Alice’s Embrace is a labor of love. Little did I know that back in 2005, when my mom, Alice Figueira, was diagnosed with Alzheimers disease, what could come from that heartbreaking day. Not long after the diagnosis, I knit her a soft green blanket. This blanket provided countless hours of comfort to Mom. I often found the blanket draped over her lap while she was relaxing in her rocking chair. Mom would intertwine her fingers through the stitches, and that’s when I realized it had a soothing effect on her. In a way, it became her security blanket.
After Mom passed away on May 29, 2011, I started to think about the joy that blanket brought her throughout her illness, and I knew I wanted to comfort more people going through the daily struggles of Alzheimers disease. I also realized that I couldn’t do what I wanted to do all on my own, so I decided to seek out the help of others to make items for the many, many people who suffer with the disease.
This is a familiar section supported by Carolyn Lukert. We will be working to expand our sharing of what we will be offering in the next months that relate to consultation or availability of free on-line support. Please feel free to submit your questions or concerns for consideration in this section, via email.
I am a 54 year old physically healthy woman who has recently been diagnosed with young-onset dementia. I am told it is probably Alzheimers, based on the symptoms that are most prominent. To give you some background, over the last year or so, I have been getting lost in places that I have been around for many years (I still live in the same town where I grew up). And, my memory is just horrible. I forget I have had conversations with people – like, I never had the conversation at all. It’s not that I just can’t recall the fine details. I can’t remember having had the conversation at all. It is so strange. My friends and family remind me that this is occurring pretty frequently, yet I have no awareness whatsoever. But there are other things that I can still do well. I can read and look up things on my computer. And, I take a lot of notes, so when my memory fails me – which it does often – I can at least refer back to what I have written. Unfortunately, though, I can no longer work. Ironically, I am a nurse, and much of my job relies on the ability to remember what I have done, and who I have talked with – and I simply can’t keep up or keep track of everything. Now, it is becoming dangerous for others, not just for me. Needless to say, I am scared to death. I mean, in some ways, I am relieved that I finally got a diagnosis as it explains so many things that have been happening to me. But I also have heard and seen so many distressing examples of what happens to people when they get dementia. I don’t know what to do next. My neurologist pretty much just delivered the news and then told me to get my affairs in order. It’s like her job was just to get to a proper diagnosis and then she was done. And, my family seems just as scared as I am. I really don’t know where to turn, and neither do they. Can you help me, and my family?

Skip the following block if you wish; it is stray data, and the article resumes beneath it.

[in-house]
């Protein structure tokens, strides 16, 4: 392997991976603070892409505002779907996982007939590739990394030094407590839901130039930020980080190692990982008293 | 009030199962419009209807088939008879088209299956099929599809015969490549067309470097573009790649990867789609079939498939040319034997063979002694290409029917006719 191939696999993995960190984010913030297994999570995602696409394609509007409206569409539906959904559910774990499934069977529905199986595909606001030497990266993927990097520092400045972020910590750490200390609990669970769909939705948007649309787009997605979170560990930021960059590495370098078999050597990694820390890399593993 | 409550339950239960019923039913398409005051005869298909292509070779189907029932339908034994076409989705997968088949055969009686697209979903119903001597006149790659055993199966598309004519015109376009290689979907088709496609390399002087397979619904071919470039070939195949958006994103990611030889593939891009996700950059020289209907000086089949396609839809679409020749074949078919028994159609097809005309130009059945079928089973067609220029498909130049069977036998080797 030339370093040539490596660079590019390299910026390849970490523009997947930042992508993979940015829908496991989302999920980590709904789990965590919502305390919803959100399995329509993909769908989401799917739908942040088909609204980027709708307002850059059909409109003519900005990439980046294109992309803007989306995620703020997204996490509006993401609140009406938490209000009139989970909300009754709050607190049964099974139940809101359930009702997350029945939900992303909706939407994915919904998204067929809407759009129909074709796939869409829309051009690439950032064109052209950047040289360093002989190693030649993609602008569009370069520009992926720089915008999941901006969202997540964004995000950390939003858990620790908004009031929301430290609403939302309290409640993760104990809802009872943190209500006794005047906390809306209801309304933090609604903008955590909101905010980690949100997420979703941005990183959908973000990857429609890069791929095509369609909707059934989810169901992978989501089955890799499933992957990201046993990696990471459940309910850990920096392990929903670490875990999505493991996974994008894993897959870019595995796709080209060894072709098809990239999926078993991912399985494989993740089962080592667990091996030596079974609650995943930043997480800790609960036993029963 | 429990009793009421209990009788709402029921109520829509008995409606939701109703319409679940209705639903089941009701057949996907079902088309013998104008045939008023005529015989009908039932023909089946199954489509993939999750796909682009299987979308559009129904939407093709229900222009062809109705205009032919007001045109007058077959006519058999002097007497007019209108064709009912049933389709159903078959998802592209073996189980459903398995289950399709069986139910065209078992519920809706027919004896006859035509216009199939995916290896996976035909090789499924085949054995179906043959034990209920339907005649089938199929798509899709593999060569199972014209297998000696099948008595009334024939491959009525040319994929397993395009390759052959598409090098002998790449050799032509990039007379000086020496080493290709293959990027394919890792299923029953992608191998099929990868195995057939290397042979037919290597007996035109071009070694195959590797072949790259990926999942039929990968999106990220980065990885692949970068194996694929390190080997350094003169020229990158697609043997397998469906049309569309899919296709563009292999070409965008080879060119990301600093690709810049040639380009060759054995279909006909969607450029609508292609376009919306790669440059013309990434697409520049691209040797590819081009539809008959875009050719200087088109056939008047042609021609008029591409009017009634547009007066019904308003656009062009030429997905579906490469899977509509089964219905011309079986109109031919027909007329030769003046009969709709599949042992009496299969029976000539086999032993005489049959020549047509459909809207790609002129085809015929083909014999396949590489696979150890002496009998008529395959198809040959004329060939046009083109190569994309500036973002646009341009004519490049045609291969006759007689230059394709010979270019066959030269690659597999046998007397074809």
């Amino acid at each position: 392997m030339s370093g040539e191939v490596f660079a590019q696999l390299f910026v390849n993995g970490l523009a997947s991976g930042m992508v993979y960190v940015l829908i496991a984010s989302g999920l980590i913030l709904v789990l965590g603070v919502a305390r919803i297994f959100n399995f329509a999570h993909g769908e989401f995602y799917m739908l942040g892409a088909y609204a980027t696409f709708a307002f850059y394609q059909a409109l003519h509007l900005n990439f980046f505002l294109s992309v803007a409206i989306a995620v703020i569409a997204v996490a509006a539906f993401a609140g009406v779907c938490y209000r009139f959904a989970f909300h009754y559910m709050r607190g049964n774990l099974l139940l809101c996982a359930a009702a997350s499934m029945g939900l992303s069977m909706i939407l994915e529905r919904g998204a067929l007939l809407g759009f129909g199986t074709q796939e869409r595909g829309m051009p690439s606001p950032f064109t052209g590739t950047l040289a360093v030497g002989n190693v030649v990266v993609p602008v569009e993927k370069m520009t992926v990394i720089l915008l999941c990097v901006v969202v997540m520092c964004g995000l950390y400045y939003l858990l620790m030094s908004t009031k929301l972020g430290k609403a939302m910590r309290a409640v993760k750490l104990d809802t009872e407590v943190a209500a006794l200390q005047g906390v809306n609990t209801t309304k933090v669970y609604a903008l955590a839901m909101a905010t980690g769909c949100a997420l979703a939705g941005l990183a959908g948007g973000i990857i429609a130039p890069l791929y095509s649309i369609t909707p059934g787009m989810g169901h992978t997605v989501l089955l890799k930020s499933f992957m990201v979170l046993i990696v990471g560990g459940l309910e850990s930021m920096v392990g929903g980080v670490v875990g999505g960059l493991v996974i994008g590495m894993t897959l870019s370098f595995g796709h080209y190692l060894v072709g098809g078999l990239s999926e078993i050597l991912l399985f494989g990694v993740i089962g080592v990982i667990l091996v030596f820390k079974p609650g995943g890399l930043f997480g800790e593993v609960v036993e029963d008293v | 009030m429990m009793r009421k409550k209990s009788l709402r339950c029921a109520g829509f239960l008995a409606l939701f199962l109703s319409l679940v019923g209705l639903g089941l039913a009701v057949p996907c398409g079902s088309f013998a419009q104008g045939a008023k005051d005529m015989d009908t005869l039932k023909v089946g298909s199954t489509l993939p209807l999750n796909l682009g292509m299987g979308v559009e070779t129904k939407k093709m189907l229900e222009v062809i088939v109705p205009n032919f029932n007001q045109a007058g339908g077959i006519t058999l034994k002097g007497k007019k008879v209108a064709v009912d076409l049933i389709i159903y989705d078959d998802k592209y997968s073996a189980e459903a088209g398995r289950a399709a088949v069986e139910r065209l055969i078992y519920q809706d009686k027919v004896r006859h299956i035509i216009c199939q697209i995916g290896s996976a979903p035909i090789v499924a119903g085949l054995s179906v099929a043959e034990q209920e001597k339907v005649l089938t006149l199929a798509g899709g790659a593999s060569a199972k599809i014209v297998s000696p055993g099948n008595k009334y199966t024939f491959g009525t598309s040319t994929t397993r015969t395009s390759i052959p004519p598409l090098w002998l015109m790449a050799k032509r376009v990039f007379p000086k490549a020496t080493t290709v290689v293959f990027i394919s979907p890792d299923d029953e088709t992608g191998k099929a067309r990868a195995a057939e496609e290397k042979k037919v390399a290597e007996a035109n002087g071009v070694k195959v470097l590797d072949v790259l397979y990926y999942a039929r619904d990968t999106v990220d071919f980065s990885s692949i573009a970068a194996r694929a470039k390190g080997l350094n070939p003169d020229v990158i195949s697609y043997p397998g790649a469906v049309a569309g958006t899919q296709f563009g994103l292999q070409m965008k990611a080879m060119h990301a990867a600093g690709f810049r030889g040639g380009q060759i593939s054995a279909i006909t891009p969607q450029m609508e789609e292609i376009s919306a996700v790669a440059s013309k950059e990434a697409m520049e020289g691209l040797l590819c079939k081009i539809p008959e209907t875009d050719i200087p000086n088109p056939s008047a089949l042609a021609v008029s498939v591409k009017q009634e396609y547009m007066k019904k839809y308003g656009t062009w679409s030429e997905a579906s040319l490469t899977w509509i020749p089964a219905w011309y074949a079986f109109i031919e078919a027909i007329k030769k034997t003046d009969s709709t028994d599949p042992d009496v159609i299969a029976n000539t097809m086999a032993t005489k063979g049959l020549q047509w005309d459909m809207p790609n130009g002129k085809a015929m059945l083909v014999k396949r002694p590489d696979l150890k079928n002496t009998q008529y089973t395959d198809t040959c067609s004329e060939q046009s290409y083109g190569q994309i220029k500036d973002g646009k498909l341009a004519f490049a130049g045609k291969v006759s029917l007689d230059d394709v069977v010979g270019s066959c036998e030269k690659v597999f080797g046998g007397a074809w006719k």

Lost in Louisiana